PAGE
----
Local Water Alliance supporters showed up in force in Hood River to urge voters to vote YES on the Hood River Water Protection Measure (14-55). Ballots are in the mail supporters are encouraging voters to fill out their ballots and turn them in ASAP.
Hood River County, OR – Today, volunteers with the Local Water Alliance held a rally in downtown Hood River and gave away free glasses of water to people on the street and in passing cars to mark the arrival of ballots that will decide whether Hood River County becomes one of the first in the nation to prohibit industrial-scale bottled water operations.
Measure 14-55, the Hood River County Water Protection Measure, was proposed by a coalition of residents, farmers and Native Americans and heads to voters less than a year after Hood River County was under an emergency drought declaration.
Nestlé has proposed a water bottling plant in Cascade Locks which would use over 238 million gallons of publicly-owned water a year, and creating more than approximately 1.6 billion plastic water bottles each year. Measure 14-55 would legally block the Nestlé plant, which would be the largest such plant in Oregon, but backers of the measure say it’s about much more than just the Nestlé project.
“We have seen great support for Measure 14-55 all over the County, because people realize that we cannot afford to set the precedent that we’re willing to give away hundreds of millions of gallons of water a year when only last year we were under emergency drought declaration,” says volunteer Campaign Director Aurora del Val with the Local Water Alliance. “If we open the door to one bottled water plant then others are sure to follow and this does not make sense when farmers are getting their water supplies cut off because of drought.”
“We’re encouraging everyone in Hood River County to fill in their ballot and vote to protect the water supply we need to support our families, farms and fishery,” says organizer Molly Kissinger. “While bottled water corporations are trying to claim this measure would hurt Cascade Locks, some of our most active volunteers are people from Cascade Locks, working to keep their limited water supply from being handed over to one of the largest corporations in the world.”
Hood River County, OR – The Local Water Alliance announced today that over 100 local businesses and farms have officially endorsed the Water Protection Measure 14-55, which would prohibit bottled water operations in Hood River County.
The long list of businesses, farms and farmers highlights the importance of protecting Hood River County’s water supply from water bottling efforts by Nestlé and other water bottlers. A Nestlé-backed political action committee calling itself “Coalition for a Strong Gorge Economy” recently filed with State Elections, listing a Salem political lobbyist as its main group contact.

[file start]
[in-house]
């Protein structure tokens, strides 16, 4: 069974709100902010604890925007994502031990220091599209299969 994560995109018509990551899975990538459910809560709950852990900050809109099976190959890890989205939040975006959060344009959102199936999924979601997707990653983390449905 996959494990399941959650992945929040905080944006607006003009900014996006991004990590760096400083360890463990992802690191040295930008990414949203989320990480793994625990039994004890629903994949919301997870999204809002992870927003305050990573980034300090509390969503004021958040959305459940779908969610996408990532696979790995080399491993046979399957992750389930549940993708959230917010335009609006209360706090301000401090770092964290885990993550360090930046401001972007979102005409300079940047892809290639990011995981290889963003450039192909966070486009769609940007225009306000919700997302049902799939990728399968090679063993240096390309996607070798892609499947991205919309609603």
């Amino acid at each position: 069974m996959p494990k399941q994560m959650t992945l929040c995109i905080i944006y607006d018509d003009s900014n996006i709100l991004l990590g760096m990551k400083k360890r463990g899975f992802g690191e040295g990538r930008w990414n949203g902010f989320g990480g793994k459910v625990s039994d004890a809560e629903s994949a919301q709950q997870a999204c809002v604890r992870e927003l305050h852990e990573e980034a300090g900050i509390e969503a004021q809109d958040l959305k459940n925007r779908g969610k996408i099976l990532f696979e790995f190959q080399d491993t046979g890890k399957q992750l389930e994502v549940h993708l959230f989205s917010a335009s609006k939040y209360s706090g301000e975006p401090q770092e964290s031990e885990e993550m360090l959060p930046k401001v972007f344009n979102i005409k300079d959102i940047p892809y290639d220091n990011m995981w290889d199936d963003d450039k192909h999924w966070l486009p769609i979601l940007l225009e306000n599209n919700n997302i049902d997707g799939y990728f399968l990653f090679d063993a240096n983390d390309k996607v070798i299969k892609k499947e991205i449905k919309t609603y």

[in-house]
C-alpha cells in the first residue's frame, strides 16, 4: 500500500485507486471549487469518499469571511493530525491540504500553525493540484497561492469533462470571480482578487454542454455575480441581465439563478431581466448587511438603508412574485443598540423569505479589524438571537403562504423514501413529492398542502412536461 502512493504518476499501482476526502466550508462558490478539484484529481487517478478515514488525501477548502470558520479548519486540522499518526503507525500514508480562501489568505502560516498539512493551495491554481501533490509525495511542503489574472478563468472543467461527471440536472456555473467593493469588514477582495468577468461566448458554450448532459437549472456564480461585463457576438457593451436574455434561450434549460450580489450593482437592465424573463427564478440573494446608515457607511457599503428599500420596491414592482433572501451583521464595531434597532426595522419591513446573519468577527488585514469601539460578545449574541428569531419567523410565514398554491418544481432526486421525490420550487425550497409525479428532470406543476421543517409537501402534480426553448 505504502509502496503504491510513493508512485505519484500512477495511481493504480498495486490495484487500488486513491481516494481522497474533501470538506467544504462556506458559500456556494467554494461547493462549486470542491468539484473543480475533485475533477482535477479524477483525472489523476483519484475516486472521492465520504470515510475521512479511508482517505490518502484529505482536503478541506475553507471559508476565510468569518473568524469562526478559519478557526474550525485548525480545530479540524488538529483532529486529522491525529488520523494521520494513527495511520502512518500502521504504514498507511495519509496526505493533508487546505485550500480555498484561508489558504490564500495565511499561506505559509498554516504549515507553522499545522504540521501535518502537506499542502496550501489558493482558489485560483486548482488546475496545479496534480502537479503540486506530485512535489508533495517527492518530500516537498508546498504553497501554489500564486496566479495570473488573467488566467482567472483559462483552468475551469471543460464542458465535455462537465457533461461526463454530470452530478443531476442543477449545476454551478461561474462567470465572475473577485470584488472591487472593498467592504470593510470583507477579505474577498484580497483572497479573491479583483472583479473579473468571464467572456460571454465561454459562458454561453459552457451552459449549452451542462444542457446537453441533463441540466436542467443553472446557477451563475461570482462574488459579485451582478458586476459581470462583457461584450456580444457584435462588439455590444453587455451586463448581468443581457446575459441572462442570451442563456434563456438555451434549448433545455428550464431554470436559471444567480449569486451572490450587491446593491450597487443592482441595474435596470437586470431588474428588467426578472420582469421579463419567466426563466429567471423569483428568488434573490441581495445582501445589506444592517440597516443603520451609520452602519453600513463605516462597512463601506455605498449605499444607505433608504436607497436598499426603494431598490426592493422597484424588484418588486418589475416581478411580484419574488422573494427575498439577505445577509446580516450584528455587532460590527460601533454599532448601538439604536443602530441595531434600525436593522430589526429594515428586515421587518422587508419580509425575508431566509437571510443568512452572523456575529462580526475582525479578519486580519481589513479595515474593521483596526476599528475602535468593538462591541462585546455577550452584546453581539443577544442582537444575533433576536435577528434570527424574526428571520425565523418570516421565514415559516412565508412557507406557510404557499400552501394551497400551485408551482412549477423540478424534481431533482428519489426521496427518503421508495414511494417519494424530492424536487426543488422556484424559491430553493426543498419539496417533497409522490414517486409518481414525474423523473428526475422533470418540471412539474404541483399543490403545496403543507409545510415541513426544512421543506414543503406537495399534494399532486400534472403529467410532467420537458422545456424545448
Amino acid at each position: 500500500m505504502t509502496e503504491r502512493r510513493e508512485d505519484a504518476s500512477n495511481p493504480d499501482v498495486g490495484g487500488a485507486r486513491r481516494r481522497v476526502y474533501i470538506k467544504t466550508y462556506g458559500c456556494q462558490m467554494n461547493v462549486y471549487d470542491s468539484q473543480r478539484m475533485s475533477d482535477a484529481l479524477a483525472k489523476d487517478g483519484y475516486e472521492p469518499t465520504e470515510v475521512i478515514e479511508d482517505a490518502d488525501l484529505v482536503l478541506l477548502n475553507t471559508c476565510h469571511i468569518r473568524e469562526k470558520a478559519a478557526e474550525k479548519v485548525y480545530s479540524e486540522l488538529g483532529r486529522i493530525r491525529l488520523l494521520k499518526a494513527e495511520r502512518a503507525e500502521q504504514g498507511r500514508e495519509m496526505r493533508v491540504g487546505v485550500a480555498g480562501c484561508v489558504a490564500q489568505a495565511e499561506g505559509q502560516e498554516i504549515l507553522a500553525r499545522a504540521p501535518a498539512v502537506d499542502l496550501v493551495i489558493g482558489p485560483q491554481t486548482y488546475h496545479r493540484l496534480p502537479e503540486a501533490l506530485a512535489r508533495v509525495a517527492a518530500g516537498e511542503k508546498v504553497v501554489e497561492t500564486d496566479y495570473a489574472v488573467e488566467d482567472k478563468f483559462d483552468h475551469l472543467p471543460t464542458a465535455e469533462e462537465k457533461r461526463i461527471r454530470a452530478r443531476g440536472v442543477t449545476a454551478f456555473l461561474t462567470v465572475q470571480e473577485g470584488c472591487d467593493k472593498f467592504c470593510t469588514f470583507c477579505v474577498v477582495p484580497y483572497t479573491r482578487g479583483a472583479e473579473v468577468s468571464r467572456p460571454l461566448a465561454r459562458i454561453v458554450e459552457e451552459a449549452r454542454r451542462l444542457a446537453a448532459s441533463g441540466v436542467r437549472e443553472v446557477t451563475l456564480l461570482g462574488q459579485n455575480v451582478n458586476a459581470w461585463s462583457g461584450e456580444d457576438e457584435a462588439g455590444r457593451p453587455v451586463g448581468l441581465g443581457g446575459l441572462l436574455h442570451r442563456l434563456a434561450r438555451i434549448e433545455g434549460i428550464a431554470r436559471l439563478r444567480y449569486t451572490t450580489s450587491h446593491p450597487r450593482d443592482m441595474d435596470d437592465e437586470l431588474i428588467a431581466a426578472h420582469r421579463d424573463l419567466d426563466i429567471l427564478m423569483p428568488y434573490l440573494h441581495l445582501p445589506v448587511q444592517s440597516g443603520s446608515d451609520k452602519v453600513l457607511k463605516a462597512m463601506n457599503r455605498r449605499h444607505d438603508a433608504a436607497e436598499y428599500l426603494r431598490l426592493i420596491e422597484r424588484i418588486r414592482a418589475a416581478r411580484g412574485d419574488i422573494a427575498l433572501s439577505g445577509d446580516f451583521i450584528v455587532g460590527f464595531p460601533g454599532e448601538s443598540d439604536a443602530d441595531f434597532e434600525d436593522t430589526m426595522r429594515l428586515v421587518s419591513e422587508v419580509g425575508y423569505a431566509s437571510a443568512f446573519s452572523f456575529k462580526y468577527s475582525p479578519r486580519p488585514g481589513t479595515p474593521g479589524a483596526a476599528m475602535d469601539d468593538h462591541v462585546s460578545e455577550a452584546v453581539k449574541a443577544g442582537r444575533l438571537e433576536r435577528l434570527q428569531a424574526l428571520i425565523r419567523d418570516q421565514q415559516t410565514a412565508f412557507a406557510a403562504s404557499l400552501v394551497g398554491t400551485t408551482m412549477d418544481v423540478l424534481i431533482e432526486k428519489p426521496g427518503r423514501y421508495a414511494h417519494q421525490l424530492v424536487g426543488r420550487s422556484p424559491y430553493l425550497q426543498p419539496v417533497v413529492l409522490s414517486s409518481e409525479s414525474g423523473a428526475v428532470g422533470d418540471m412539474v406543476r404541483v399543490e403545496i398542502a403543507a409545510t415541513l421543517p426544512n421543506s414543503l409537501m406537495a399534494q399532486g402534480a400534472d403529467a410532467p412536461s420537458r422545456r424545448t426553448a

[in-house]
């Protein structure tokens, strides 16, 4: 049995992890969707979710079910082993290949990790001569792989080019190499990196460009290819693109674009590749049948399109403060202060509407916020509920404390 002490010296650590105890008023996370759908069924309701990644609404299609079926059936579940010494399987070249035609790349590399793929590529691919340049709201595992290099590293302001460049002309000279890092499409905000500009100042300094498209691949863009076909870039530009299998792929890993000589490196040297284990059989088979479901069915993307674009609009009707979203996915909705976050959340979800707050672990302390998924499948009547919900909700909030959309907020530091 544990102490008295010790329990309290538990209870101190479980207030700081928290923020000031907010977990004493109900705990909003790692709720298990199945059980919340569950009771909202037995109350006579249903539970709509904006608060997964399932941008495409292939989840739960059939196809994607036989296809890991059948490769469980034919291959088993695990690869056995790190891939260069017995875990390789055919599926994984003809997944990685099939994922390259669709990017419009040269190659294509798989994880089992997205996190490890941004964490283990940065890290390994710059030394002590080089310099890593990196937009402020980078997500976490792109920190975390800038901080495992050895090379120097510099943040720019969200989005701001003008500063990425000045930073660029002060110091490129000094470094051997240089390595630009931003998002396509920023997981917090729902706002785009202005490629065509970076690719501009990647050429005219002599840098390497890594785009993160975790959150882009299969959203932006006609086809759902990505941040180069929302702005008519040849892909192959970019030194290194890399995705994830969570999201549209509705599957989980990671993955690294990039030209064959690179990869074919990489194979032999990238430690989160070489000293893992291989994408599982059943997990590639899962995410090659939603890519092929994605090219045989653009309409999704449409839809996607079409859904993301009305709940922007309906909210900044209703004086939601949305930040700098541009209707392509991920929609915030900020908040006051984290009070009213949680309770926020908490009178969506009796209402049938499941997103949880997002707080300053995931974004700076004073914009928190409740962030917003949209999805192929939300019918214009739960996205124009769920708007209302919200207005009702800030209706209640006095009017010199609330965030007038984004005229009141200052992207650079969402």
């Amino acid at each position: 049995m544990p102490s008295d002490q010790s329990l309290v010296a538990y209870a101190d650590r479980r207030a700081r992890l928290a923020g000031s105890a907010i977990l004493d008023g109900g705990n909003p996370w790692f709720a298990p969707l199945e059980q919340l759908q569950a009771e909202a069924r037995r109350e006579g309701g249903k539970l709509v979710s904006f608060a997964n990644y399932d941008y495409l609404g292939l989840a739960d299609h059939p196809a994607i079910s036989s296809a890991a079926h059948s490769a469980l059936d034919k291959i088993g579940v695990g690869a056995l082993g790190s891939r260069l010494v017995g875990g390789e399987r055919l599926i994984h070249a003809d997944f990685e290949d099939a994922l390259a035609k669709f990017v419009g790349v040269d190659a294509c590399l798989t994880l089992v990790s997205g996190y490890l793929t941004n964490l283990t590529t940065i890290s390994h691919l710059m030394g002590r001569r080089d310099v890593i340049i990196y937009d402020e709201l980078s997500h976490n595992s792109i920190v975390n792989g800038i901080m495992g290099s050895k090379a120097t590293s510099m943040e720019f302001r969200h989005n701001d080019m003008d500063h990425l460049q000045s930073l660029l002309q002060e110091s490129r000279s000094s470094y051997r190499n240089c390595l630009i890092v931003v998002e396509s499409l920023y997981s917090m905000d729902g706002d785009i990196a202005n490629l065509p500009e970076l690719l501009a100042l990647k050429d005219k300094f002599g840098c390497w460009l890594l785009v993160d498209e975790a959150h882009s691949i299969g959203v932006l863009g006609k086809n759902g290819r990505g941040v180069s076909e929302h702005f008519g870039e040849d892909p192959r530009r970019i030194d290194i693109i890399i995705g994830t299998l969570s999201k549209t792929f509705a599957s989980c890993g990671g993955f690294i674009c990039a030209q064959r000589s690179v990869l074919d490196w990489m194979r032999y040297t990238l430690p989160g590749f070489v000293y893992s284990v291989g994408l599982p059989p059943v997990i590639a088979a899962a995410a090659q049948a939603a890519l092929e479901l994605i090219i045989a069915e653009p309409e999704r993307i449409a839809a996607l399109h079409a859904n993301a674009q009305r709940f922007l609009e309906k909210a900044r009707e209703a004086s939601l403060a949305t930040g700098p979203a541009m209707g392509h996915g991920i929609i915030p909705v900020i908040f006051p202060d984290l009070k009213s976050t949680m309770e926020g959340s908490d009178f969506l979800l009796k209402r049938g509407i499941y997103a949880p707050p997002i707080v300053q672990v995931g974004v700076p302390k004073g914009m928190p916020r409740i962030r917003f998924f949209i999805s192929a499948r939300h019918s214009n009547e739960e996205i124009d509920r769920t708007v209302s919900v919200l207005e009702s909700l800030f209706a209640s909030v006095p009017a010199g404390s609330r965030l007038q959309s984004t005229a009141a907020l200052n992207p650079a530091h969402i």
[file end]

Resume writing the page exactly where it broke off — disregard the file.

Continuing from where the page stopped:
Measure 14-55 backers say their impressive list of local farm and business endorsers highlights that a broad spectrum of voters understands that trucking out hundreds of millions of gallons of water a year would set a precedent that would put the County’s economy at risk.
“Our orchards and farms will not survive without a reliable water supply,” says ballot measure 14-55 Chief Petitioner Moria Reynolds of Casa Verde Farms. “Last year’s irrigation water restriction was a wake up call to local farmers that water is a valuable resource here in Oregon, and with future climate predictions, this is not the time to start selling our water for cheap.”
“Business after business that we talked to recognized that we cannot set the precedent of allowing Nestlé or any other industrial-scale water bottler into our County. This is not just about Nestlé because if we let Nestlé in, then many other water bottlers will soon follow their lead,” says Aurora del Val, who lives in Cascade Locks and is the Campaign Director for the Local Water Alliance.
Mike Kitts, who owns the construction company Mike Kitts Homes and also Mike’s Ice Cream in Hood River, directly addressed Nestlé’s claim that a bottled water plant would provide local jobs. “Bottled water plants are highly automated and only provide a small number of low-paying jobs while threatening our water supply that is critical for thousands of existing jobs.”